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Defence and Security Equipment International (DSEI) is a biennial defence and security trade exhibition which serves as a forum between governments, national armed forces, industry, and academics, held at ExCeL London.

In 2019 DSEI had 1700 exhibitors from 58 countries.[1] The event has active campaigns against it taking place,[2] which has historically included attempts to disrupt the set-up of the event.

DSEI's history[edit]

In 1999, the UK government decided to privatise the joint British Army and Royal Navy Exhibitions which had taken place since 1976. Exhibition company, Spearhead, launched DSEI (then known as Defence and Systems Equipment International) and the first event took place in Chertsey, Surrey.

In 2001, the exhibition was moved to its current location at the ExCeL Exhibition Centre in London Docklands. DSEI rebranded in 2009 to Defence and Security Equipment International.

Current ownership[edit]

In April 2008, Clarion Events acquired DSEI


In 2011 the event threw out two exhibitors after they were found to be promoting cluster munitions that have been banned by the UK.[3] Amnesty international has also reported the sale of banned instruments of torture at the event.[4]


DSEI frequently attracts protests from those opposed to the sale of weapons in London or who are critical of the states that are allowed to attend and the equipment available for sale.

In 2019, Mayor of London Sadiq Khan criticised the event, saying "London is a global city, which is home to individuals who have fled conflict and suffered as a consequence of arms and weapons like those exhibited at DSEI. In order to represent Londoners’ interests, I will take any opportunity available to prevent this event from taking place at the Royal Docks in future years."[5]

More than 100 protestors arrested for blockading the event in 2017.[6] The supreme court since ruled that some of these protestors had "lawful excuse" as they were exercising their right to free speech and assembly.[7]

Amnesty International have criticised the event for selling weapons of torture and for providing weapons that have been traced to attacks on civilians.[8] In 2019 they made a spoof video highlighting the event and criticising its activities.[9]

Campaign Against Arms Trade (CAAT) regularly campaigns against DSEI citing that many of the official military and security delegations that attend the exhibition represent human rights abusing regimes such as Egypt, the UAE, Bahrain and all countries on the UK governments own list of "countries of concern". One of these regimes that CAAT highlights are Saudi Arabia which has been one of the leading countries involved in the war in Yemen which CAAT states "has seen the deaths of thousands of civilians, and estimated arms sales to the coalition around £18 billion since the conflict began in 2015".[10][11][12]

DSEI 2021[edit]

DSEI 2021 was to occur from the 14 – 17 September 2021. It will offer an exhibition of Land, Aerospace, Naval, Joint, and Security capabilities, as well as an extensive keynote and seminar programme and will also see the debut of DSEI Connect, a virtual platform which has been created to give access to DSEI content and business development opportunities for those that aren’t able to attend in person.[1] The protest group "Stop the Arms Fair" are organising a week of action in advance of the event to protest and obstruct its organisation.[13] Sadiq Khan again criticised the event and asked for it not to take place in London, stating that his city was home to many people who had fled from other countries because of weapons like those on sale at DSEI.[14]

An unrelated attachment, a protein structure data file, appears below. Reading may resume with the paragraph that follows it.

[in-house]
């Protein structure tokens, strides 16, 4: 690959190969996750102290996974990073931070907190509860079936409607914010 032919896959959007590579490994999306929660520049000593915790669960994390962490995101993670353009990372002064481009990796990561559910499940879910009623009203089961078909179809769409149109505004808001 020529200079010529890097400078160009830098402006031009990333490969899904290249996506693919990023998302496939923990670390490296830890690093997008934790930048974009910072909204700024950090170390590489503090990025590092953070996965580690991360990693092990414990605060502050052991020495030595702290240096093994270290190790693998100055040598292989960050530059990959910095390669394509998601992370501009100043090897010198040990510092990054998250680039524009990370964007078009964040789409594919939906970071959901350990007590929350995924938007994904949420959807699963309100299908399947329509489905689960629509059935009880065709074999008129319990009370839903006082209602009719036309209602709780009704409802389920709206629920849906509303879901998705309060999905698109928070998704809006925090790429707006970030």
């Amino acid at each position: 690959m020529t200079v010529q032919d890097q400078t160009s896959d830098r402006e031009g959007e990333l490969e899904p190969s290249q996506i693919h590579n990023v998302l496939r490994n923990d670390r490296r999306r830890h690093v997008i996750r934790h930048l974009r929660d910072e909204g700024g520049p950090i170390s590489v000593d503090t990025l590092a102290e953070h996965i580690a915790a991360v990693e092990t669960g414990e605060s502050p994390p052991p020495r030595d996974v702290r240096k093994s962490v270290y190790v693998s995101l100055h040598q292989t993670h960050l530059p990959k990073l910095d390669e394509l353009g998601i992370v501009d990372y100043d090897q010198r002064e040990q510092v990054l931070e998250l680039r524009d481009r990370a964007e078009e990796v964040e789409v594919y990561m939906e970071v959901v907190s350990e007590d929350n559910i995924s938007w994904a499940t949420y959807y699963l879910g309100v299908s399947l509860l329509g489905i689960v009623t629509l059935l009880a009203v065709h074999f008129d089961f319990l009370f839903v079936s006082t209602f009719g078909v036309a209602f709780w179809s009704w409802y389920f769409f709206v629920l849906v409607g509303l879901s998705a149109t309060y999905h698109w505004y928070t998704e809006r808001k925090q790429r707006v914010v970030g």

DSEI Stakeholders[edit]

Fully endorsed by the UK Ministry of Defence and the Department for International Trade,[15] DSEI has a strong standing with the Royal Navy, the British Army and the Royal Air Force.[1]


  1. ^ a b c "DSEI 2021". DSEI. DSEI. Archived from the original on 2000-03-04. Retrieved 2021-08-05.
  2. ^ "Home". Stop the Arms Fair. Retrieved 2021-08-10.
  3. ^ "Companies ejected from London arms fair for 'promoting cluster bombs'". the Guardian. 2011-09-16. Retrieved 2021-08-10.
  4. ^ "London Arms fair advertises banned torture equipment". www.amnesty.org.uk. Retrieved 2021-08-10.
  5. ^ "'Get out of London,' Sadiq Khan tells organisers of world's largest arms fair". Independent.co.uk. Independent. 8 September 2019. Archived from the original on 2019-09-10. Retrieved 10 August 2021.
  6. ^ Grafton-Green, Patrick (2017-09-15). "More than 100 people arrested at world's biggest arms fair in London". www.standard.co.uk. Retrieved 2021-08-10.
  7. ^ "Supreme Court Upholds Right To Protest In DSEI Arms Fair Case". Hodge Jones & Allen. 2021-06-25. Retrieved 2021-08-10.
  8. ^ "Arms companies are hiding between governments - they must be held accountable". www.amnesty.org. Retrieved 2021-08-10.
  9. ^ Welcome to the London Arms Fair, archived from the original on 2021-12-21, retrieved 2021-08-10
  10. ^ "Defence & Security Equipment International". Campaign Against Arms Trade. 6 October 2021. Retrieved 21 January 2022.
  11. ^ "DSEI 2021". Campaign Against Arms Trade. 9 July 2021. Retrieved 21 January 2022.
  12. ^ "An unwelcome guest: DSEI 2021". Campaign Against Arms Trade. 9 September 2021. Retrieved 21 January 2022.
  13. ^ "Join in". Stop the Arms Fair. Retrieved 2021-08-10.
  14. ^ Stone, Jon (28 August 2021). "Sadiq Khan tells organisers of London arms fair to cancel event and not come back". The Independent. Retrieved 28 August 2021.
  15. ^ "UKDSE: event and exhibition support". GOV.UK. Retrieved 2021-08-05.